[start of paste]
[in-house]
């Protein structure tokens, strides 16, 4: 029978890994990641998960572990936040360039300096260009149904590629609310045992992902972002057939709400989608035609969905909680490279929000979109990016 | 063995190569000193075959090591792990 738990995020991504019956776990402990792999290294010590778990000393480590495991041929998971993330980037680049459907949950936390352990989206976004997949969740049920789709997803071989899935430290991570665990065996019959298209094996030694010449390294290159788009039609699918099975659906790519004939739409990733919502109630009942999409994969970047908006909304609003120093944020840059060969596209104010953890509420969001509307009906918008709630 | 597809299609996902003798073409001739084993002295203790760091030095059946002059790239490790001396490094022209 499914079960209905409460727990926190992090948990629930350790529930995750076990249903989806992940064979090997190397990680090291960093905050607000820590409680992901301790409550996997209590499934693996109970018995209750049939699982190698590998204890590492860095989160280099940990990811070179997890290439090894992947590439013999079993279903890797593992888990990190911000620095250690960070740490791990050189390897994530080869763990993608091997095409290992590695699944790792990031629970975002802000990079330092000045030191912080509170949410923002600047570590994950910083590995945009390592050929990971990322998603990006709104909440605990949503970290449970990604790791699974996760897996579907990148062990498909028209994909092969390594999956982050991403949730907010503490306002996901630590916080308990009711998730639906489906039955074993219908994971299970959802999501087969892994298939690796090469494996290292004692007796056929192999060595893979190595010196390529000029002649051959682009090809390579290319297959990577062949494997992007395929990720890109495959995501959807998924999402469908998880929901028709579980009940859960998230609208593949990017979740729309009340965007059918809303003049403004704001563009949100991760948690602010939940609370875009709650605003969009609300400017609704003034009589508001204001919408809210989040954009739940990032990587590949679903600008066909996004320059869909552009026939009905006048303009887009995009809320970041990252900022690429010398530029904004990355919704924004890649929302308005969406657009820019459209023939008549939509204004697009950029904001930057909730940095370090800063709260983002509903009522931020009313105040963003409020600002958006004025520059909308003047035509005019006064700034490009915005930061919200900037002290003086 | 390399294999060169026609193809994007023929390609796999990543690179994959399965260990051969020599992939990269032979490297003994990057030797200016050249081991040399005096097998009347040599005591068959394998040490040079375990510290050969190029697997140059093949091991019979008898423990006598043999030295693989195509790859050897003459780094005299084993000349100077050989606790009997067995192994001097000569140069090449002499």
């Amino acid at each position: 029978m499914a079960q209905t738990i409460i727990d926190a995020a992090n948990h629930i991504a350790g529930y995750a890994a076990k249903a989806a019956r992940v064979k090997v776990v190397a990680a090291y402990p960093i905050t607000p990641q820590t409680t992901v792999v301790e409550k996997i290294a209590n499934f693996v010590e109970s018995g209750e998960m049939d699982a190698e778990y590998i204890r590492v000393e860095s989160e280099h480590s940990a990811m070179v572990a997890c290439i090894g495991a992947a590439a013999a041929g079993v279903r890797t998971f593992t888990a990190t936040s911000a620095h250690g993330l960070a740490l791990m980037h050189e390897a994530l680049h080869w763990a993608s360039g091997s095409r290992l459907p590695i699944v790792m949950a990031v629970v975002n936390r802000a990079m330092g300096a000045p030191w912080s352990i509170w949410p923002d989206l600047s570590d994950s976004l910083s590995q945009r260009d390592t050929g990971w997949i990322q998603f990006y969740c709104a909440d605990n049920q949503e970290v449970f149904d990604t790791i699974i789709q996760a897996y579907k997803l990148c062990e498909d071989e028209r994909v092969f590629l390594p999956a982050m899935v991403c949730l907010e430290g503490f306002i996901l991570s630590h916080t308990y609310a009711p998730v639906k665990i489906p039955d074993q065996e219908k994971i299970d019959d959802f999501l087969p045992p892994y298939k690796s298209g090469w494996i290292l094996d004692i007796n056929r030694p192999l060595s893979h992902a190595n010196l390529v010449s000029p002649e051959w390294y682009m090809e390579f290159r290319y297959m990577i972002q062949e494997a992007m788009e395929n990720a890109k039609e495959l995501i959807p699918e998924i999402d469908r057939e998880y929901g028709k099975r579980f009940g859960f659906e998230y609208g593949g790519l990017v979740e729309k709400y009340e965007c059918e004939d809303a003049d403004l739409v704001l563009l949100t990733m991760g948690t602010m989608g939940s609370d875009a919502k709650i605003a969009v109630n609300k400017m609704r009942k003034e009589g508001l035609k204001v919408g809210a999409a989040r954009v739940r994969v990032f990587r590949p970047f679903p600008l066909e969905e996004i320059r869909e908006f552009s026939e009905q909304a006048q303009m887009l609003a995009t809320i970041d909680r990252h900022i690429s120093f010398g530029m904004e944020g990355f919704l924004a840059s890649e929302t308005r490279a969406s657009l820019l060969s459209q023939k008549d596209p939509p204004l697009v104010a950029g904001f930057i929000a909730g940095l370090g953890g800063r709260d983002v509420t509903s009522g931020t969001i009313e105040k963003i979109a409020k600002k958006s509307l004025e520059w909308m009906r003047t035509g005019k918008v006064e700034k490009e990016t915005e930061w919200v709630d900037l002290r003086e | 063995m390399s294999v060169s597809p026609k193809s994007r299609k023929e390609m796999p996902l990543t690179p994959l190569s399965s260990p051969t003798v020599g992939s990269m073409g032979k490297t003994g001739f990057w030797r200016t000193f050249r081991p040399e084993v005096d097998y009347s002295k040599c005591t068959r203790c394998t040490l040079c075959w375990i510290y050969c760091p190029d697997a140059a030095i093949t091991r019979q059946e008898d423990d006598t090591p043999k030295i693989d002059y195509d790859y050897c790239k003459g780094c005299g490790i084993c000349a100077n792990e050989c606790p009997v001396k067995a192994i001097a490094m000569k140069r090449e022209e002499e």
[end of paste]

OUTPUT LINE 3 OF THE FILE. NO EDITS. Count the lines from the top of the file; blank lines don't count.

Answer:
């Amino acid at each position: 029978m499914a079960q209905t738990i409460i727990d926190a995020a992090n948990h629930i991504a350790g529930y995750a890994a076990k249903a989806a019956r992940v064979k090997v776990v190397a990680a090291y402990p960093i905050t607000p990641q820590t409680t992901v792999v301790e409550k996997i290294a209590n499934f693996v010590e109970s018995g209750e998960m049939d699982a190698e778990y590998i204890r590492v000393e860095s989160e280099h480590s940990a990811m070179v572990a997890c290439i090894g495991a992947a590439a013999a041929g079993v279903r890797t998971f593992t888990a990190t936040s911000a620095h250690g993330l960070a740490l791990m980037h050189e390897a994530l680049h080869w763990a993608s360039g091997s095409r290992l459907p590695i699944v790792m949950a990031v629970v975002n936390r802000a990079m330092g300096a000045p030191w912080s352990i509170w949410p923002d989206l600047s570590d994950s976004l910083s590995q945009r260009d390592t050929g990971w997949i990322q998603f990006y969740c709104a909440d605990n049920q949503e970290v449970f149904d990604t790791i699974i789709q996760a897996y579907k997803l990148c062990e498909d071989e028209r994909v092969f590629l390594p999956a982050m899935v991403c949730l907010e430290g503490f306002i996901l991570s630590h916080t308990y609310a009711p998730v639906k665990i489906p039955d074993q065996e219908k994971i299970d019959d959802f999501l087969p045992p892994y298939k690796s298209g090469w494996i290292l094996d004692i007796n056929r030694p192999l060595s893979h992902a190595n010196l390529v010449s000029p002649e051959w390294y682009m090809e390579f290159r290319y297959m990577i972002q062949e494997a992007m788009e395929n990720a890109k039609e495959l995501i959807p699918e998924i999402d469908r057939e998880y929901g028709k099975r579980f009940g859960f659906e998230y609208g593949g790519l990017v979740e729309k709400y009340e965007c059918e004939d809303a003049d403004l739409v704001l563009l949100t990733m991760g948690t602010m989608g939940s609370d875009a919502k709650i605003a969009v109630n609300k400017m609704r009942k003034e009589g508001l035609k204001v919408g809210a999409a989040r954009v739940r994969v990032f990587r590949p970047f679903p600008l066909e969905e996004i320059r869909e908006f552009s026939e009905q909304a006048q303009m887009l609003a995009t809320i970041d909680r990252h900022i690429s120093f010398g530029m904004e944020g990355f919704l924004a840059s890649e929302t308005r490279a969406s657009l820019l060969s459209q023939k008549d596209p939509p204004l697009v104010a950029g904001f930057i929000a909730g940095l370090g953890g800063r709260d983002v509420t509903s009522g931020t969001i009313e105040k963003i979109a409020k600002k958006s509307l004025e520059w909308m009906r003047t035509g005019k918008v006064e700034k490009e990016t915005e930061w919200v709630d900037l002290r003086e | 063995m390399s294999v060169s597809p026609k193809s994007r299609k023929e390609m796999p996902l990543t690179p994959l190569s399965s260990p051969t003798v020599g992939s990269m073409g032979k490297t003994g001739f990057w030797r200016t000193f050249r081991p040399e084993v005096d097998y009347s002295k040599c005591t068959r203790c394998t040490l040079c075959w375990i510290y050969c760091p190029d697997a140059a030095i093949t091991r019979q059946e008898d423990d006598t090591p043999k030295i693989d002059y195509d790859y050897c790239k003459g780094c005299g490790i084993c000349a100077n792990e050989c606790p009997v001396k067995a192994i001097a490094m000569k140069r090449e022209e002499e």